Transferring Colleges: The Right Reasons to Make a Move for Students with LD
By Marcia Brown Rubinstien, MA, CEP
While the arduous process of selecting a college might seem like reason enough to stay at one place until graduation, almost 30% of college students transfer to different schools. Making the decision to leave one college for another can be difficult, but most students will be able to facilitate a successful move if they fully understand their reasons for wanting to transfer.
There are essentially two valid reasons for initiating the transfer process: Academic fit and social/emotional adjustment.
When based on academic reasons, the decision to transfer practically makes itself. Valid motives include the following:
- Unavailable course of study
Many students enter college without knowing where their studies will lead them. Time, maturation, and exposure to new people and ideas help students decide what they want to learn.
Transfer is warranted if a student decides on pre-professional training not offered at the current school, or if a departmental major does not support an academic interest. The student whose passion for marine biology has been ignited is justified in considering coastal campuses over landlocked learning.
- Academic rigor
When students find themselves overwhelmed by academic demands, it’s time to look for less rigorous requirements. Similarly, students who do not feel challenged should seek an academic environment that excites and stimulates them.
- Learning support
Students entitled to learning support sometimes find that academic arrangements in college are difficult to enact, troublesome to access, and erratic to maintain. Students with LD and their families often underestimate the amount of support that is necessary for academic success. Conversely, some students attending colleges with comprehensive support systems feel stifled by services they consider intrusive and extraneous.
Support programs at colleges are often dependent on specific personnel. Core providers who guaranteed services when a student interviewed may no longer be available. In some cases, learning support systems on which a student based the decision to enroll are completely revamped before a student arrives.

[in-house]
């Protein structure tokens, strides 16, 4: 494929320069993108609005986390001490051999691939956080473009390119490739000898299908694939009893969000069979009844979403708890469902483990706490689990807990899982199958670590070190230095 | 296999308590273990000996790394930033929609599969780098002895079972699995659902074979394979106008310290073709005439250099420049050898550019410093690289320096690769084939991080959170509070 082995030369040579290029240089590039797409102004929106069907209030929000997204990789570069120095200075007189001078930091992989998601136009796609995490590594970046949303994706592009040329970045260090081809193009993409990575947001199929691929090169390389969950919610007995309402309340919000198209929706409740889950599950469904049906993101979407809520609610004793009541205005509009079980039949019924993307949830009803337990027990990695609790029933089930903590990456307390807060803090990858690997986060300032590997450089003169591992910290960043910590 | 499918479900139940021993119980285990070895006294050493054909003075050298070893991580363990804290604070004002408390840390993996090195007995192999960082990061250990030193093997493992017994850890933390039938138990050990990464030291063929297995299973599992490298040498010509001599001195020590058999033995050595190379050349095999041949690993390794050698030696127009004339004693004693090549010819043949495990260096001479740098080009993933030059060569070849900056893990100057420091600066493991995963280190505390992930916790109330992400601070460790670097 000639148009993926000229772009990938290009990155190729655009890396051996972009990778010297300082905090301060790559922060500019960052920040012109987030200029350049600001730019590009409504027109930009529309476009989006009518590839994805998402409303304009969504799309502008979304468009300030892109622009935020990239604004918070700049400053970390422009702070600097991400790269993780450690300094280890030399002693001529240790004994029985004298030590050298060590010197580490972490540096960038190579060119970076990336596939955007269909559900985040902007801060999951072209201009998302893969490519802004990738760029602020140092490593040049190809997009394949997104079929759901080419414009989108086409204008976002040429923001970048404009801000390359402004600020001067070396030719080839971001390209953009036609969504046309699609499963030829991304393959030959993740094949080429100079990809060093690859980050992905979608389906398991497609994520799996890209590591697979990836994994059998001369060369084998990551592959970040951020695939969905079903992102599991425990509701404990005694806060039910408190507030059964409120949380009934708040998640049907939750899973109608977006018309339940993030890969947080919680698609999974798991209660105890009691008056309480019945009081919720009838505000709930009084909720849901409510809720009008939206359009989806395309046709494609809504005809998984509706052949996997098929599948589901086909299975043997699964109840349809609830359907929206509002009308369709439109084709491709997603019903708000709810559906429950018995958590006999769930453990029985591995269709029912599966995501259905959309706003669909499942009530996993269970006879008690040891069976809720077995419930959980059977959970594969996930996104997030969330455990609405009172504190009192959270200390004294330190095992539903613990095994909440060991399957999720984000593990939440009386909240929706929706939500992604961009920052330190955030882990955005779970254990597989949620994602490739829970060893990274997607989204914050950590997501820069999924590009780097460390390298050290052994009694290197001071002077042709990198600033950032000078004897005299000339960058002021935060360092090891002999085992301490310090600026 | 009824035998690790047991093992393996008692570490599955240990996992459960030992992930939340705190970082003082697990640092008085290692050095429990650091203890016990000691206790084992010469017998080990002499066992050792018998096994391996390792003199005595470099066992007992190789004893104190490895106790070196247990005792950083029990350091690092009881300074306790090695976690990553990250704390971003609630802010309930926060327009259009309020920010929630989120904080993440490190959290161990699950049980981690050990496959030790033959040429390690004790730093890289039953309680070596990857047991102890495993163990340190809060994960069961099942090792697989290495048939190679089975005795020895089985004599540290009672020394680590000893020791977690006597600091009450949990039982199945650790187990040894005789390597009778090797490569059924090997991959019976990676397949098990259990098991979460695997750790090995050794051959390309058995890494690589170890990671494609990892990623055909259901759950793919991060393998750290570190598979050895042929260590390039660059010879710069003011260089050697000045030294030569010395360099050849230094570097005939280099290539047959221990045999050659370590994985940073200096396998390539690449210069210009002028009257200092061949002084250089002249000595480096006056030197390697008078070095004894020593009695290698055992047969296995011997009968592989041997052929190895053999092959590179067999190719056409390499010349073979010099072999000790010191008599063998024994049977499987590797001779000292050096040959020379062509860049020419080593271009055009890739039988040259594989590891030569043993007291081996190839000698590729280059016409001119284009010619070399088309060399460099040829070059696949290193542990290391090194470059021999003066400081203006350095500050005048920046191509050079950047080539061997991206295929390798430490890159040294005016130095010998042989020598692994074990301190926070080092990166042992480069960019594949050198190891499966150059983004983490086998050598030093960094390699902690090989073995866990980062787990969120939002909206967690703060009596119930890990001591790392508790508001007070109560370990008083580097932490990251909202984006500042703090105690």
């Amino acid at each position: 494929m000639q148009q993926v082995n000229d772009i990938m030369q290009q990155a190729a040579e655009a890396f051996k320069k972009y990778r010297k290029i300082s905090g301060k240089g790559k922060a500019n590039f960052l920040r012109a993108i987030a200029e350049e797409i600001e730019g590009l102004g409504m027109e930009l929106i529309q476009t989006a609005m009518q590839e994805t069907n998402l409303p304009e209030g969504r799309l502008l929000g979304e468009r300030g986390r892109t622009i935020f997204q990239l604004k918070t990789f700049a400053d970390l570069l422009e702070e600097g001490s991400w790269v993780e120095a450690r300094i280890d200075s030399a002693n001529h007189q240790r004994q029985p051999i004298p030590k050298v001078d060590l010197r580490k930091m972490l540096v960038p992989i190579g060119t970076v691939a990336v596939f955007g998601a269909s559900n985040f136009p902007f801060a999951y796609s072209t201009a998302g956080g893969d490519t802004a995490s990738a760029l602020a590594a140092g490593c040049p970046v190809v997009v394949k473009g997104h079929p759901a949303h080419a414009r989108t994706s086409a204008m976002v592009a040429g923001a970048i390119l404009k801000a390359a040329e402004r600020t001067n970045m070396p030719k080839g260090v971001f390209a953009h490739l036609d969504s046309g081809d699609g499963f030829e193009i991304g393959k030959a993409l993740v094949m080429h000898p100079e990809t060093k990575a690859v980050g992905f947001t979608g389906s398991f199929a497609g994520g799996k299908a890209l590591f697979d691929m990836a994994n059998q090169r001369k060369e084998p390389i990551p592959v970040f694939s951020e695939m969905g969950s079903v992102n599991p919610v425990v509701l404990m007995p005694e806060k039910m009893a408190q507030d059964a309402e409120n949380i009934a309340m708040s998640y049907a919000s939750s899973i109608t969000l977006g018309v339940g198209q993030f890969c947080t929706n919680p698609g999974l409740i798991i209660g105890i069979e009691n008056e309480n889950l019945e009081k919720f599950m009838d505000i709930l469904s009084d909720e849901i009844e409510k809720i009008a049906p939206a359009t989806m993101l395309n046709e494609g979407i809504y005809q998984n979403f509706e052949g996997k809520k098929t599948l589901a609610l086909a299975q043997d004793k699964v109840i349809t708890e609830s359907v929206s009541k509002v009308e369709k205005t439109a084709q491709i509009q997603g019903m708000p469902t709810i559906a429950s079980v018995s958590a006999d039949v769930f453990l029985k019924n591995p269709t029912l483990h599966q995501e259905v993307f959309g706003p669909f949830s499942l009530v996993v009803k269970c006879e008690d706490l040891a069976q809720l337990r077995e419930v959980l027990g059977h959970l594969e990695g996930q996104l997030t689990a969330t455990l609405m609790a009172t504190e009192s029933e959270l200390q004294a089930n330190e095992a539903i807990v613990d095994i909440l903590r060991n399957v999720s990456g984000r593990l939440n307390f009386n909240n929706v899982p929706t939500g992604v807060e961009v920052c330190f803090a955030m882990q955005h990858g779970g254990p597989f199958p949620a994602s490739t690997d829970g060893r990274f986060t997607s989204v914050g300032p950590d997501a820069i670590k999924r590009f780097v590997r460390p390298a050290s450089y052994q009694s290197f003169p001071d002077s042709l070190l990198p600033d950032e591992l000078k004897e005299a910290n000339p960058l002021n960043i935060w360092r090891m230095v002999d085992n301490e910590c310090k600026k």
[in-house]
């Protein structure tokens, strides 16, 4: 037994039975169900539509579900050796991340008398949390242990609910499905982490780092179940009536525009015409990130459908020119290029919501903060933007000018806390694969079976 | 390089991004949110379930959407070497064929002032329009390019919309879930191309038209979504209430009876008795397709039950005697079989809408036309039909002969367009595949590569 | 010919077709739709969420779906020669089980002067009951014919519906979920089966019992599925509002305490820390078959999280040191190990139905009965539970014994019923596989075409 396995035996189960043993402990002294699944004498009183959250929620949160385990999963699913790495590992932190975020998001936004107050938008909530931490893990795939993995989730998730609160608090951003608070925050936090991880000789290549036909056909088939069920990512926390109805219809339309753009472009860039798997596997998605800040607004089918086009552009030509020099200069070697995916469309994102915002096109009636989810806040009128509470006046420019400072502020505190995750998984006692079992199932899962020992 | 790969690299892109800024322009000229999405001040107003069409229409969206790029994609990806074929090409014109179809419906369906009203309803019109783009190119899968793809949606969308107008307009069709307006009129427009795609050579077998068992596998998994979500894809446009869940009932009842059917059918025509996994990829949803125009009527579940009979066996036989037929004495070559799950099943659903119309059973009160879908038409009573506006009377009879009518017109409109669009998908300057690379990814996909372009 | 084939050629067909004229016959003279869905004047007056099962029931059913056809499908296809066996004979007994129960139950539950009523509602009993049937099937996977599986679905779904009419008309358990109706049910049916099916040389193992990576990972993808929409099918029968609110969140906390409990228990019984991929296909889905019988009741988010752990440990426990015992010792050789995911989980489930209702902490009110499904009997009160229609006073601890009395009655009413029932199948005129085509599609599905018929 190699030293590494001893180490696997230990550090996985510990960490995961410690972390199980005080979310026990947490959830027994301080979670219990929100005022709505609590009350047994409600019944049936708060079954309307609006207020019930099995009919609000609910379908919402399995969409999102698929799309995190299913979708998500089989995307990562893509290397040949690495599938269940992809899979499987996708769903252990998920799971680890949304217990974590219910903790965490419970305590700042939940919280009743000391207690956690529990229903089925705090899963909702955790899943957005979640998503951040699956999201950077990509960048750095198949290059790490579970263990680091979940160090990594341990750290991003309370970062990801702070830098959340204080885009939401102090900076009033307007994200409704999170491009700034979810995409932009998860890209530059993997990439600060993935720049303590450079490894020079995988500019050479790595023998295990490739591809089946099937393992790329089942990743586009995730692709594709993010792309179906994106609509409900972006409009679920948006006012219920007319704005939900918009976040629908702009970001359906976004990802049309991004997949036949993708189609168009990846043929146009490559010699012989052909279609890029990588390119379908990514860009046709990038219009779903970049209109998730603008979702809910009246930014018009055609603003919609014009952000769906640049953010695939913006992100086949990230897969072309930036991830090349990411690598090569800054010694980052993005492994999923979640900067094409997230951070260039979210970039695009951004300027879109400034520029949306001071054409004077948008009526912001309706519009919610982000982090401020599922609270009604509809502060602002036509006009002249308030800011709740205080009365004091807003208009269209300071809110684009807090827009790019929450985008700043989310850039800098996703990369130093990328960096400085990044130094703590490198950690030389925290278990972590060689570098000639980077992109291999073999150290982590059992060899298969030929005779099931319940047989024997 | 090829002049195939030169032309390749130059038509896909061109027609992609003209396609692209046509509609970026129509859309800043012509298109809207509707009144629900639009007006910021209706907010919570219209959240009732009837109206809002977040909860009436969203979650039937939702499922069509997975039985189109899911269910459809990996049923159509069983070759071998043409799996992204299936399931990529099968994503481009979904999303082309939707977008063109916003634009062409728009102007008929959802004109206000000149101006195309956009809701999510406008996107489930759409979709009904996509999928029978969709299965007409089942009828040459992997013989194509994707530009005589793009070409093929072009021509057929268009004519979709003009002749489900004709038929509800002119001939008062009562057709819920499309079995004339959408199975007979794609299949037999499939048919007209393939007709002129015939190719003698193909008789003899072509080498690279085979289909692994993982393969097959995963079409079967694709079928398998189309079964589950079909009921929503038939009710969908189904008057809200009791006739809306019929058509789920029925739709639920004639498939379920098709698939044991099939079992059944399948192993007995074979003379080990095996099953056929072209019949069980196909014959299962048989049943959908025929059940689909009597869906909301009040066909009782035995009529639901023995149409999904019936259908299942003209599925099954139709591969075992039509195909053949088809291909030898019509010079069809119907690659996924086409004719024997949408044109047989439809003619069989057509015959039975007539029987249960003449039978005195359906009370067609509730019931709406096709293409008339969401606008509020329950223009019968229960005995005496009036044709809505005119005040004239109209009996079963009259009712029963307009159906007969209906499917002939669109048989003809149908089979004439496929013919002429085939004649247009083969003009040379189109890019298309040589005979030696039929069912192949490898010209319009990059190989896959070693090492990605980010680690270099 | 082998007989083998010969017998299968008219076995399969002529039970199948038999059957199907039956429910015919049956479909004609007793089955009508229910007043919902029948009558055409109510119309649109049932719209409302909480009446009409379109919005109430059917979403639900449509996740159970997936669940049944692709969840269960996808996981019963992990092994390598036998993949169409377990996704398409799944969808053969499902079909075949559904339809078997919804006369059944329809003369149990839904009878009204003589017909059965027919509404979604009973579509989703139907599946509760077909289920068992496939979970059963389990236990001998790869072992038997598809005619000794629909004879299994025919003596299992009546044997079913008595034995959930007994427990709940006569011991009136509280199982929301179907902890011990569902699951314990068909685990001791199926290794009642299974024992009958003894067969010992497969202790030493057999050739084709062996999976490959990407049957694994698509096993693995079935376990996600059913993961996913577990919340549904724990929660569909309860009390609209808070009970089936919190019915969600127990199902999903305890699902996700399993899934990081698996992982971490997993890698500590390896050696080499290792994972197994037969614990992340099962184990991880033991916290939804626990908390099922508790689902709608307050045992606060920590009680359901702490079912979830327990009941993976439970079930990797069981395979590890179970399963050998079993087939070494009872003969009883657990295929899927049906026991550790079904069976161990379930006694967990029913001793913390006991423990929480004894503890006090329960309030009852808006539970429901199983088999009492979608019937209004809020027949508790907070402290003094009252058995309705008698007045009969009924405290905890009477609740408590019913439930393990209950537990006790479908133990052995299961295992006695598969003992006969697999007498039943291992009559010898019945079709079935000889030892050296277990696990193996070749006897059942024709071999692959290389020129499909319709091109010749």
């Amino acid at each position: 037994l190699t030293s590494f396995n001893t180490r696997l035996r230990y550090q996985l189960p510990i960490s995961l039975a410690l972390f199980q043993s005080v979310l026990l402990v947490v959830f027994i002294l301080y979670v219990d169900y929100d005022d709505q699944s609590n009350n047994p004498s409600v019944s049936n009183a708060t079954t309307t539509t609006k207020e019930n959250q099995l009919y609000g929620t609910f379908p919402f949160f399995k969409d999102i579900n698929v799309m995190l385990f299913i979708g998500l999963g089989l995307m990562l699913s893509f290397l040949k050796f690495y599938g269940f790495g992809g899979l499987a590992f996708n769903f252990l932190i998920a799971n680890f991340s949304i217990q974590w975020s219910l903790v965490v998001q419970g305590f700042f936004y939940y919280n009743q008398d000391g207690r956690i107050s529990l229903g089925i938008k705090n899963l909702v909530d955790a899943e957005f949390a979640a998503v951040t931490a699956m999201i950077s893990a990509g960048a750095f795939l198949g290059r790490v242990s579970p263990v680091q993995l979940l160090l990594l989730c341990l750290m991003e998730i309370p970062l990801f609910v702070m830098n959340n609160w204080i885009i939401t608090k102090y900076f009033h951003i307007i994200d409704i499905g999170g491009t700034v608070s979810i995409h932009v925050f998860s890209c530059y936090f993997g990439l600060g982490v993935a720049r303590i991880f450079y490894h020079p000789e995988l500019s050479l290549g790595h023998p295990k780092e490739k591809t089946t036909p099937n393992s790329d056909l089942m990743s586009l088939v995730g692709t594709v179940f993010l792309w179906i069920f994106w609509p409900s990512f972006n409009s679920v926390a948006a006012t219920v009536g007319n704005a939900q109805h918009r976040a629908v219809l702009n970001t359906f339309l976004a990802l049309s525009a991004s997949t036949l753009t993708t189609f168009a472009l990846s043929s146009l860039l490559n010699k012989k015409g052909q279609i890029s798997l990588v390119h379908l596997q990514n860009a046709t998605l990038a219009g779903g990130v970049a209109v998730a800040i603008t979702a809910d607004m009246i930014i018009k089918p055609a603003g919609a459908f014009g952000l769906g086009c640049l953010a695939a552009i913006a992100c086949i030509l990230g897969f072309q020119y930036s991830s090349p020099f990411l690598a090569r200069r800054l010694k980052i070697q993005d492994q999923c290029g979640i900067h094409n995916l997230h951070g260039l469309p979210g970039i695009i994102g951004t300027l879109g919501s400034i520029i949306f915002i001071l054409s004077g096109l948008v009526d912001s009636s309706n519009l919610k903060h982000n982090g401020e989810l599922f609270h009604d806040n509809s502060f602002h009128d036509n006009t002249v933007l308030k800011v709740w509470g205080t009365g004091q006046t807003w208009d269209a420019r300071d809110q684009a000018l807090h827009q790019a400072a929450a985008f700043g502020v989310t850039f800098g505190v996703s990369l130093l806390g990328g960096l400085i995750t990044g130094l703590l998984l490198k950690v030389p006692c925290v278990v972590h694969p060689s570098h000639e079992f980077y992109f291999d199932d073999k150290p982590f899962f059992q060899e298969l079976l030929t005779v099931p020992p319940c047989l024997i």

Students with diagnosed LD should be extremely aware of the accommodations to which they are entitled. Many students learn the hard way that individual professors do not acknowledge, accept, or abide by established guidelines. If advocacy and perseverance do not generate support, it is time to transfer.
Some students depend on assistive technology to facilitate learning. There is a huge range of technological assistance from college to college. Students who have achieved success with specific systems can be undermined by limited offerings, inconsistent tech support, or lack of validation by professors and peers for the methodology they embrace.
At some colleges, there is still a stigma associated with accessing support for learning differences. Students who do not feel comfortable with the attitude surrounding accommodations are justified in seeking other campus communities.
Admission officials expect transfer applicants to be more mature, more self-aware, more directed, and more regulated than freshman candidates. If you can see those qualities in yourself, it may definitely be time to transfer.
When evaluating the social/emotional issues related to college success, students considering a transfer have an edge. The idealistic notions they harbored about college life have been tempered by reality. They know what inspires them and what deflates them.
Dissatisfaction with anything from campus culture to social life, food, housing, or location can prompt a student to consider other colleges, but it’s important to recognize that temporary frustration may not be valid grounds for transferring. Relationship issues, food issues, and activity complaints can usually be remedied with patience and creativity. Students need to understand that similar problems exist on all campuses.
The college transfer process requires even more time, care, energy, and hope than the original application process. In addition, it requires a positive attitude to counteract the disappointment of having ended up at the wrong school originally.
Because colleges don’t have personnel designated to help students leave their institutions, it may be worthwhile to find caring, educated professionals to help keep the transfer process proactive and positive.
For students with learning differences, every juncture on the academic pathway should be marked with care and caution. The special attention paid to learning needs at the time of freshman applications should be enhanced, and not minimized, during the transfer process. One mistake will not derail the college process, but two could curtail it forever.
The author is an educational consultant and a Contributing Editor of Smart Kids. Her latest book is Raising NLD Superstars.